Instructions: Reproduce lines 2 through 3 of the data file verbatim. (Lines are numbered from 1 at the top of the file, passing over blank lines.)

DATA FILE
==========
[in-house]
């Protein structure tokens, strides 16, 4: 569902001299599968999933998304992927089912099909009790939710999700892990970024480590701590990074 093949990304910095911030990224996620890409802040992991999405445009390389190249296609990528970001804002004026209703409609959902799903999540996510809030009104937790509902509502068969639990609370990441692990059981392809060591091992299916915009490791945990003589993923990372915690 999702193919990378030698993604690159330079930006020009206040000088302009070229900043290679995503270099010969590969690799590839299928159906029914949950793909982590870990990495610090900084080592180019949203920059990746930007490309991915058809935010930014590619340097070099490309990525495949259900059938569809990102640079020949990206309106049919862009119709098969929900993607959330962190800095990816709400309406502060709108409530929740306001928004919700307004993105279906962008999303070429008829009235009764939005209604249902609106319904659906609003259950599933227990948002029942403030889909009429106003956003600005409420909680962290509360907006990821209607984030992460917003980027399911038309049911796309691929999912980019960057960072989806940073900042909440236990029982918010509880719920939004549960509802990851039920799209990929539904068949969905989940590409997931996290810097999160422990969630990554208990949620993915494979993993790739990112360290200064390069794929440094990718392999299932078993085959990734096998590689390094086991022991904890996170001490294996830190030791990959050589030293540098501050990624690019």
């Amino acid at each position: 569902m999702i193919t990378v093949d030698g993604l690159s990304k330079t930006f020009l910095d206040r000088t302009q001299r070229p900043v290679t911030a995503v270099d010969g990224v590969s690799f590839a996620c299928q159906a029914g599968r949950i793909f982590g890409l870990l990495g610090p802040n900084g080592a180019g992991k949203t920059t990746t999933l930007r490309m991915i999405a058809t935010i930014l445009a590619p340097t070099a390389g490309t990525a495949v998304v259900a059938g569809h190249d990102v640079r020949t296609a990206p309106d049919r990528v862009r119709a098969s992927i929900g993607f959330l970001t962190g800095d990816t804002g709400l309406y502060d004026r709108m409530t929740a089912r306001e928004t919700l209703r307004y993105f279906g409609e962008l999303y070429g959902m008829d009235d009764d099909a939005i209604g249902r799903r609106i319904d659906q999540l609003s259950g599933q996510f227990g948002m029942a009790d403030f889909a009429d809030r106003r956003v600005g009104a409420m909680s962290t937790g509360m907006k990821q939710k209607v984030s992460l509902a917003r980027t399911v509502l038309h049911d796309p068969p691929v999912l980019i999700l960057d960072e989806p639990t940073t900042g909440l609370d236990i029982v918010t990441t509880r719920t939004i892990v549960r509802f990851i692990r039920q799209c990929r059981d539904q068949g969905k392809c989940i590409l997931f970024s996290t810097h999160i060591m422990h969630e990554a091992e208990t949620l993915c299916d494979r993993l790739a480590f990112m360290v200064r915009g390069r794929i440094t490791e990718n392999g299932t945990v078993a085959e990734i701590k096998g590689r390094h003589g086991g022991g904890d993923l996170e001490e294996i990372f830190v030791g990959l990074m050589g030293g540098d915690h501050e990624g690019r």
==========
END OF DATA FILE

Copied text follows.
């Protein structure tokens, strides 16, 4: 569902001299599968999933998304992927089912099909009790939710999700892990970024480590701590990074 093949990304910095911030990224996620890409802040992991999405445009390389190249296609990528970001804002004026209703409609959902799903999540996510809030009104937790509902509502068969639990609370990441692990059981392809060591091992299916915009490791945990003589993923990372915690 999702193919990378030698993604690159330079930006020009206040000088302009070229900043290679995503270099010969590969690799590839299928159906029914949950793909982590870990990495610090900084080592180019949203920059990746930007490309991915058809935010930014590619340097070099490309990525495949259900059938569809990102640079020949990206309106049919862009119709098969929900993607959330962190800095990816709400309406502060709108409530929740306001928004919700307004993105279906962008999303070429008829009235009764939005209604249902609106319904659906609003259950599933227990948002029942403030889909009429106003956003600005409420909680962290509360907006990821209607984030992460917003980027399911038309049911796309691929999912980019960057960072989806940073900042909440236990029982918010509880719920939004549960509802990851039920799209990929539904068949969905989940590409997931996290810097999160422990969630990554208990949620993915494979993993790739990112360290200064390069794929440094990718392999299932078993085959990734096998590689390094086991022991904890996170001490294996830190030791990959050589030293540098501050990624690019």
């Amino acid at each position: 569902m999702i193919t990378v093949d030698g993604l690159s990304k330079t930006f020009l910095d206040r000088t302009q001299r070229p900043v290679t911030a995503v270099d010969g990224v590969s690799f590839a996620c299928q159906a029914g599968r949950i793909f982590g890409l870990l990495g610090p802040n900084g080592a180019g992991k949203t920059t990746t999933l930007r490309m991915i999405a058809t935010i930014l445009a590619p340097t070099a390389g490309t990525a495949v998304v259900a059938g569809h190249d990102v640079r020949t296609a990206p309106d049919r990528v862009r119709a098969s992927i929900g993607f959330l970001t962190g800095d990816t804002g709400l309406y502060d004026r709108m409530t929740a089912r306001e928004t919700l209703r307004y993105f279906g409609e962008l999303y070429g959902m008829d009235d009764d099909a939005i209604g249902r799903r609106i319904d659906q999540l609003s259950g599933q996510f227990g948002m029942a009790d403030f889909a009429d809030r106003r956003v600005g009104a409420m909680s962290t937790g509360m907006k990821q939710k209607v984030s992460l509902a917003r980027t399911v509502l038309h049911d796309p068969p691929v999912l980019i999700l960057d960072e989806p639990t940073t900042g909440l609370d236990i029982v918010t990441t509880r719920t939004i892990v549960r509802f990851i692990r039920q799209c990929r059981d539904q068949g969905k392809c989940i590409l997931f970024s996290t810097h999160i060591m422990h969630e990554a091992e208990t949620l993915c299916d494979r993993l790739a480590f990112m360290v200064r915009g390069r794929i440094t490791e990718n392999g299932t945990v078993a085959e990734i701590k096998g590689r390094h003589g086991g022991g904890d993923l996170e001490e294996i990372f830190v030791g990959l990074m050589g030293g540098d915690h501050e990624g690019r």